By Elizabeth Hearst for AMLi
Police in the Netherlands have arrested a 29-year-old man in Amsterdam as the “suspected developer” of US-sanctioned crypto mixing service, Tornado Cash.
In a statement, the Fiscal Information and Investigation Service (FIOD) said the man arrested was suspected of involvement in “concealing criminal financial flows” and “facilitating money laundering” through the mixing of cryptocurrencies through Tornado Cash.
The man is due to be brought before a judge later today, while the FIOD have warned that multiple arrests have not been ruled out.
The FIOD has also said that advanced technologies such as Tornado Cash mixers that “may facilitate money laundering” are receiving “extra attention” from the body.
Online crypto mixers “make it possible to conceal the origin or destination of cryptocurrencies”, while the potential criminal origin of the crypto is “often not or hardly checked”, according to the FIOD.
In June 2022, the Financial Advanced Cyber Team (FACT) of the FIOD launched a criminal investigation against Tornado Cash, following suspicions that the platform had been used to conceal “large-scale criminal money flows” including from crypto hacks and scams.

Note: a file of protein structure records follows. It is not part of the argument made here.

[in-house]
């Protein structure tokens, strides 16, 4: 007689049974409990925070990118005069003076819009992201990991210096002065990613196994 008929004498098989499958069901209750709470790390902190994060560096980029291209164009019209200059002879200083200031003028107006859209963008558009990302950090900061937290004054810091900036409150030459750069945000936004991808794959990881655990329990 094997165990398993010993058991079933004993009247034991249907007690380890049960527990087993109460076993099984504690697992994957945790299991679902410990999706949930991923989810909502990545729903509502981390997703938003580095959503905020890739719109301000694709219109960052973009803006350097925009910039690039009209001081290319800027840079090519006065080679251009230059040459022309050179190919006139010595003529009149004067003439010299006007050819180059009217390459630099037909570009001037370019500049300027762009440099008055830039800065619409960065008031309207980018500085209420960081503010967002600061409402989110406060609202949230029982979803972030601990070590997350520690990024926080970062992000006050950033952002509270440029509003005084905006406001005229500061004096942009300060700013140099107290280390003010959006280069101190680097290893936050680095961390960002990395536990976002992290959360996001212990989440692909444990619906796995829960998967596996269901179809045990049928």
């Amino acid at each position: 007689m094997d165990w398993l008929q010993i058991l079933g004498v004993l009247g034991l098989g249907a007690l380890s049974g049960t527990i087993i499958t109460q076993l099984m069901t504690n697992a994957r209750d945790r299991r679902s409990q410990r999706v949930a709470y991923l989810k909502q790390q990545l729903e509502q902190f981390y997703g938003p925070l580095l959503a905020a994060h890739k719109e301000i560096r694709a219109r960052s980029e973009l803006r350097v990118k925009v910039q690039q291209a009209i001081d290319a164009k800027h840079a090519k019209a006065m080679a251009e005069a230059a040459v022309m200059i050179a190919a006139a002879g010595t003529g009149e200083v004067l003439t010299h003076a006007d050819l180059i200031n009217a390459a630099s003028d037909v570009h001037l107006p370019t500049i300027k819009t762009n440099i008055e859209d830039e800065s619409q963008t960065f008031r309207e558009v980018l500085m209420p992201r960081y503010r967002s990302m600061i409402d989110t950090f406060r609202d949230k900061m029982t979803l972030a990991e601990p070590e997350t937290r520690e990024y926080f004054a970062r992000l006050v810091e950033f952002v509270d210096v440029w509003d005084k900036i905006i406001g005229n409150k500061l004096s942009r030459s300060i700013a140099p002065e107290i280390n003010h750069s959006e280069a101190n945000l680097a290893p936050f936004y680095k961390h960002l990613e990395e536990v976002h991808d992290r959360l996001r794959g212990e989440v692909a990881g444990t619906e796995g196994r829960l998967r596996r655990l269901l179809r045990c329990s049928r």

FACT estimates that since its inception in 2019, Tornado Cash has achieved a turnover of at least $7BN (€6.85M), with investigations conducted showing at least $1BN (€970M) of funds being illicit in origin.
Earlier this week, the US Treasury Department’s Office of Foreign Assets Control (OFAC) announced it would sanction the virtual currency mixer Tornado Cash.
Tornado Cash operates on the Ethereum blockchain, and “indiscriminately” facilitates “anonymous transactions by obfuscating their origin, destination and counterparties with no attempt to determine their origin”, said OFAC in a statement.
Despite its purpose to “increase privacy”, OFAC said that mixers such as Tornado are “commonly used” by illicit actors to launder dirty money.